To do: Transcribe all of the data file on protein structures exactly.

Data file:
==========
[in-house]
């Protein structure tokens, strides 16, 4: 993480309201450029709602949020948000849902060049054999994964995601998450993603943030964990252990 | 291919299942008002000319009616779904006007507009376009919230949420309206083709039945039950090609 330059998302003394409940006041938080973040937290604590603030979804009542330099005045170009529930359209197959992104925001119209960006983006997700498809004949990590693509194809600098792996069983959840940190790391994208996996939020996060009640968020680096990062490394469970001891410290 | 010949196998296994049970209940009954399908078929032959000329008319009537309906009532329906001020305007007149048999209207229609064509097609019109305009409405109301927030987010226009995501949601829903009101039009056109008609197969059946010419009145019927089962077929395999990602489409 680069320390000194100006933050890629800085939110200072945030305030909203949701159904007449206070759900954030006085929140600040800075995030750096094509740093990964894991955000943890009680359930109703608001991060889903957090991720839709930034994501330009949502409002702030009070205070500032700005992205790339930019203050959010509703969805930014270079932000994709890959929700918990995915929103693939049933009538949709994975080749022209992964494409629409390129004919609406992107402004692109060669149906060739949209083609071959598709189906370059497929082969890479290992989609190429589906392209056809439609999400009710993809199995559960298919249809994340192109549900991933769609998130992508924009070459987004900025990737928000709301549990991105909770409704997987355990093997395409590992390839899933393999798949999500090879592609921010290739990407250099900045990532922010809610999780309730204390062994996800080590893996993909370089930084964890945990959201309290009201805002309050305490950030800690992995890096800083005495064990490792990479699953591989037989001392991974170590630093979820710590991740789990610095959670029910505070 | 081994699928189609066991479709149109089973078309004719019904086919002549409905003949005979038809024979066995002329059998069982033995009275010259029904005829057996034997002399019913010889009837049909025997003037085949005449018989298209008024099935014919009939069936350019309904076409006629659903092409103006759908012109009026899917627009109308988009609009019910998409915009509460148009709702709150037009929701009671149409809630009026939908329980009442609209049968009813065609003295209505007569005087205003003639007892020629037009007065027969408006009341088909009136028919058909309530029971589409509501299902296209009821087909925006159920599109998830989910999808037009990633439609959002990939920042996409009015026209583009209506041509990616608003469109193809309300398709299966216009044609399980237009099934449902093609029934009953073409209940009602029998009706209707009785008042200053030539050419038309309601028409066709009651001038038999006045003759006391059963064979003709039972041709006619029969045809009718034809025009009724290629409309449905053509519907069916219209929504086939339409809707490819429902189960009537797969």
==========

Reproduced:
[in-house]
């Protein structure tokens, strides 16, 4: 993480309201450029709602949020948000849902060049054999994964995601998450993603943030964990252990 | 291919299942008002000319009616779904006007507009376009919230949420309206083709039945039950090609 330059998302003394409940006041938080973040937290604590603030979804009542330099005045170009529930359209197959992104925001119209960006983006997700498809004949990590693509194809600098792996069983959840940190790391994208996996939020996060009640968020680096990062490394469970001891410290 | 010949196998296994049970209940009954399908078929032959000329008319009537309906009532329906001020305007007149048999209207229609064509097609019109305009409405109301927030987010226009995501949601829903009101039009056109008609197969059946010419009145019927089962077929395999990602489409 680069320390000194100006933050890629800085939110200072945030305030909203949701159904007449206070759900954030006085929140600040800075995030750096094509740093990964894991955000943890009680359930109703608001991060889903957090991720839709930034994501330009949502409002702030009070205070500032700005992205790339930019203050959010509703969805930014270079932000994709890959929700918990995915929103693939049933009538949709994975080749022209992964494409629409390129004919609406992107402004692109060669149906060739949209083609071959598709189906370059497929082969890479290992989609190429589906392209056809439609999400009710993809199995559960298919249809994340192109549900991933769609998130992508924009070459987004900025990737928000709301549990991105909770409704997987355990093997395409590992390839899933393999798949999500090879592609921010290739990407250099900045990532922010809610999780309730204390062994996800080590893996993909370089930084964890945990959201309290009201805002309050305490950030800690992995890096800083005495064990490792990479699953591989037989001392991974170590630093979820710590991740789990610095959670029910505070 | 081994699928189609066991479709149109089973078309004719019904086919002549409905003949005979038809024979066995002329059998069982033995009275010259029904005829057996034997002399019913010889009837049909025997003037085949005449018989298209008024099935014919009939069936350019309904076409006629659903092409103006759908012109009026899917627009109308988009609009019910998409915009509460148009709702709150037009929701009671149409809630009026939908329980009442609209049968009813065609003295209505007569005087205003003639007892020629037009007065027969408006009341088909009136028919058909309530029971589409509501299902296209009821087909925006159920599109998830989910999808037009990633439609959002990939920042996409009015026209583009209506041509990616608003469109193809309300398709299966216009044609399980237009099934449902093609029934009953073409209940009602029998009706209707009785008042200053030539050419038309309601028409066709009651001038038999006045003759006391059963064979003709039972041709006619029969045809009718034809025009009724290629409309449905053509519907069916219209929504086939339409809707490819429902189960009537797969």